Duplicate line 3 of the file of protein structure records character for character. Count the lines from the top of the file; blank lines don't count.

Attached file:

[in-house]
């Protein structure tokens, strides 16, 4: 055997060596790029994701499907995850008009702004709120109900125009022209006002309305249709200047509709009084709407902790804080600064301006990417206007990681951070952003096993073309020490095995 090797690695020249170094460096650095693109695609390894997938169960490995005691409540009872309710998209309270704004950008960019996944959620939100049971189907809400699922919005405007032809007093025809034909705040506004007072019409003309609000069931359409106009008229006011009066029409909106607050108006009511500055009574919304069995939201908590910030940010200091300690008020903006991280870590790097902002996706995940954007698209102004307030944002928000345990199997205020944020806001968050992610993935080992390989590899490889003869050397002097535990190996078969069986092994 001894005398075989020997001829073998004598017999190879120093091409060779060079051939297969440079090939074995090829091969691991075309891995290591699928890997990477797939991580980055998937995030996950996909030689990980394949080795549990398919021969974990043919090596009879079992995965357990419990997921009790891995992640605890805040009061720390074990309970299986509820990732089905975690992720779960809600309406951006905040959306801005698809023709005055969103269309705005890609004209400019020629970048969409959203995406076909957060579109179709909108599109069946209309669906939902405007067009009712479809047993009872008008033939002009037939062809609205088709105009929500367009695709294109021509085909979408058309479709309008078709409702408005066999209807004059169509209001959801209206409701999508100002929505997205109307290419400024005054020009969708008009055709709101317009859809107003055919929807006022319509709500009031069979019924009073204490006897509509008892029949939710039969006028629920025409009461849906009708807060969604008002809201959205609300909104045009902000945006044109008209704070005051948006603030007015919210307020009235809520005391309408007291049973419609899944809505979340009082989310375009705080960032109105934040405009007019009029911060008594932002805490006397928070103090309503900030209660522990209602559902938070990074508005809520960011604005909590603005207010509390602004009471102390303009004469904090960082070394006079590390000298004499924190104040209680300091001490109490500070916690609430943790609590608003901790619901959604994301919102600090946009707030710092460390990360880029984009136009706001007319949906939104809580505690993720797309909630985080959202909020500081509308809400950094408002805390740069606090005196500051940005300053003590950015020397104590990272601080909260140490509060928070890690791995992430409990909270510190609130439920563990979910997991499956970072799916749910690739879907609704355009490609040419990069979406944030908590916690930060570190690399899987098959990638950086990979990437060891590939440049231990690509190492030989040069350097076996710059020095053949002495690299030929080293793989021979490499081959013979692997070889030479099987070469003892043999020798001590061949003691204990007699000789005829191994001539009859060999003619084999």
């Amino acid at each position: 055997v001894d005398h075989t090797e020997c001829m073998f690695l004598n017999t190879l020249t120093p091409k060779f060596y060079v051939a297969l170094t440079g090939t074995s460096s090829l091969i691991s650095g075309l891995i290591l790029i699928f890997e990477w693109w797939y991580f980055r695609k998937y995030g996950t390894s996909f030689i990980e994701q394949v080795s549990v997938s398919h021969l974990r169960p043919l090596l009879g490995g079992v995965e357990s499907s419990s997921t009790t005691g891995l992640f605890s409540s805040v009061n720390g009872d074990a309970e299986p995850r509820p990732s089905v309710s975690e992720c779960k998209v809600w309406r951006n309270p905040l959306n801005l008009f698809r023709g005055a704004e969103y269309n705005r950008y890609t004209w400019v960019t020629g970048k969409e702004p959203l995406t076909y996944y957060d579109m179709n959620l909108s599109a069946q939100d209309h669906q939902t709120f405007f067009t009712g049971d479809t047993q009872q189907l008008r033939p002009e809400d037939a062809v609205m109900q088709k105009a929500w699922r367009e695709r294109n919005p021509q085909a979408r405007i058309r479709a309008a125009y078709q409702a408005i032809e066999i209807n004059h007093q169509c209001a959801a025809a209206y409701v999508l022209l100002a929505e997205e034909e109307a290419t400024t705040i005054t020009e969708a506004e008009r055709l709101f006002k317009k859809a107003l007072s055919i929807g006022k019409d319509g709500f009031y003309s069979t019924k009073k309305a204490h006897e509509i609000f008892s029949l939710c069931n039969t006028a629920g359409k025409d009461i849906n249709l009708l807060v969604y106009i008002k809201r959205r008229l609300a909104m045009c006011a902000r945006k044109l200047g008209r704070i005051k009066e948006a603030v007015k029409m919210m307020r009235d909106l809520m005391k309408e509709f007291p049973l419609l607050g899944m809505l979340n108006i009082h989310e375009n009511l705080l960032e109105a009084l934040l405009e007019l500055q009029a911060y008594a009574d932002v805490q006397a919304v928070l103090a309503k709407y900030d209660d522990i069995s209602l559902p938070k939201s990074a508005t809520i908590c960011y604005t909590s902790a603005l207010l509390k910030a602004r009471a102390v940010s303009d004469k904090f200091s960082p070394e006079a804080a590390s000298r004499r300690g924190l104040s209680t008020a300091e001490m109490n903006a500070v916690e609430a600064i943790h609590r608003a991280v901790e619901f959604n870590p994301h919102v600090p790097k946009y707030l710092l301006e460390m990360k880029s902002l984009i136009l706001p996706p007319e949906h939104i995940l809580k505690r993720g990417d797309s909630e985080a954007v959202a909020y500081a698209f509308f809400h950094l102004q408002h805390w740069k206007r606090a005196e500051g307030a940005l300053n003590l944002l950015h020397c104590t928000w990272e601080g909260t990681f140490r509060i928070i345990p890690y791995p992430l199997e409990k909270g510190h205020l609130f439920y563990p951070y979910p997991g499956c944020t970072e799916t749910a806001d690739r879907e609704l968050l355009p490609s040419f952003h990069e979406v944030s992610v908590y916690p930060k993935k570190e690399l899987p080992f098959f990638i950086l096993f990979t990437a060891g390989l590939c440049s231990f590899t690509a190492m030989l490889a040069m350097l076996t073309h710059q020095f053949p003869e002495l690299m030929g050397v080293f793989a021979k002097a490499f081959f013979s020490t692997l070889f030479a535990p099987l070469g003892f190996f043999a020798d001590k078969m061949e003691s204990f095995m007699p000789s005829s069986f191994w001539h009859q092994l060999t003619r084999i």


């Amino acid at each position: 055997v001894d005398h075989t090797e020997c001829m073998f690695l004598n017999t190879l020249t120093p091409k060779f060596y060079v051939a297969l170094t440079g090939t074995s460096s090829l091969i691991s650095g075309l891995i290591l790029i699928f890997e990477w693109w797939y991580f980055r695609k998937y995030g996950t390894s996909f030689i990980e994701q394949v080795s549990v997938s398919h021969l974990r169960p043919l090596l009879g490995g079992v995965e357990s499907s419990s997921t009790t005691g891995l992640f605890s409540s805040v009061n720390g009872d074990a309970e299986p995850r509820p990732s089905v309710s975690e992720c779960k998209v809600w309406r951006n309270p905040l959306n801005l008009f698809r023709g005055a704004e969103y269309n705005r950008y890609t004209w400019v960019t020629g970048k969409e702004p959203l995406t076909y996944y957060d579109m179709n959620l909108s599109a069946q939100d209309h669906q939902t709120f405007f067009t009712g049971d479809t047993q009872q189907l008008r033939p002009e809400d037939a062809v609205m109900q088709k105009a929500w699922r367009e695709r294109n919005p021509q085909a979408r405007i058309r479709a309008a125009y078709q409702a408005i032809e066999i209807n004059h007093q169509c209001a959801a025809a209206y409701v999508l022209l100002a929505e997205e034909e109307a290419t400024t705040i005054t020009e969708a506004e008009r055709l709101f006002k317009k859809a107003l007072s055919i929807g006022k019409d319509g709500f009031y003309s069979t019924k009073k309305a204490h006897e509509i609000f008892s029949l939710c069931n039969t006028a629920g359409k025409d009461i849906n249709l009708l807060v969604y106009i008002k809201r959205r008229l609300a909104m045009c006011a902000r945006k044109l200047g008209r704070i005051k009066e948006a603030v007015k029409m919210m307020r009235d909106l809520m005391k309408e509709f007291p049973l419609l607050g899944m809505l979340n108006i009082h989310e375009n009511l705080l960032e109105a009084l934040l405009e007019l500055q009029a911060y008594a009574d932002v805490q006397a919304v928070l103090a309503k709407y900030d209660d522990i069995s209602l559902p938070k939201s990074a508005t809520i908590c960011y604005t909590s902790a603005l207010l509390k910030a602004r009471a102390v940010s303009d004469k904090f200091s960082p070394e006079a804080a590390s000298r004499r300690g924190l104040s209680t008020a300091e001490m109490n903006a500070v916690e609430a600064i943790h609590r608003a991280v901790e619901f959604n870590p994301h919102v600090p790097k946009y707030l710092l301006e460390m990360k880029s902002l984009i136009l706001p996706p007319e949906h939104i995940l809580k505690r993720g990417d797309s909630e985080a954007v959202a909020y500081a698209f509308f809400h950094l102004q408002h805390w740069k206007r606090a005196e500051g307030a940005l300053n003590l944002l950015h020397c104590t928000w990272e601080g909260t990681f140490r509060i928070i345990p890690y791995p992430l199997e409990k909270g510190h205020l609130f439920y563990p951070y979910p997991g499956c944020t970072e799916t749910a806001d690739r879907e609704l968050l355009p490609s040419f952003h990069e979406v944030s992610v908590y916690p930060k993935k570190e690399l899987p080992f098959f990638i950086l096993f990979t990437a060891g390989l590939c440049s231990f590899t690509a190492m030989l490889a040069m350097l076996t073309h710059q020095f053949p003869e002495l690299m030929g050397v080293f793989a021979k002097a490499f081959f013979s020490t692997l070889f030479a535990p099987l070469g003892f190996f043999a020798d001590k078969m061949e003691s204990f095995m007699p000789s005829s069986f191994w001539h009859q092994l060999t003619r084999i």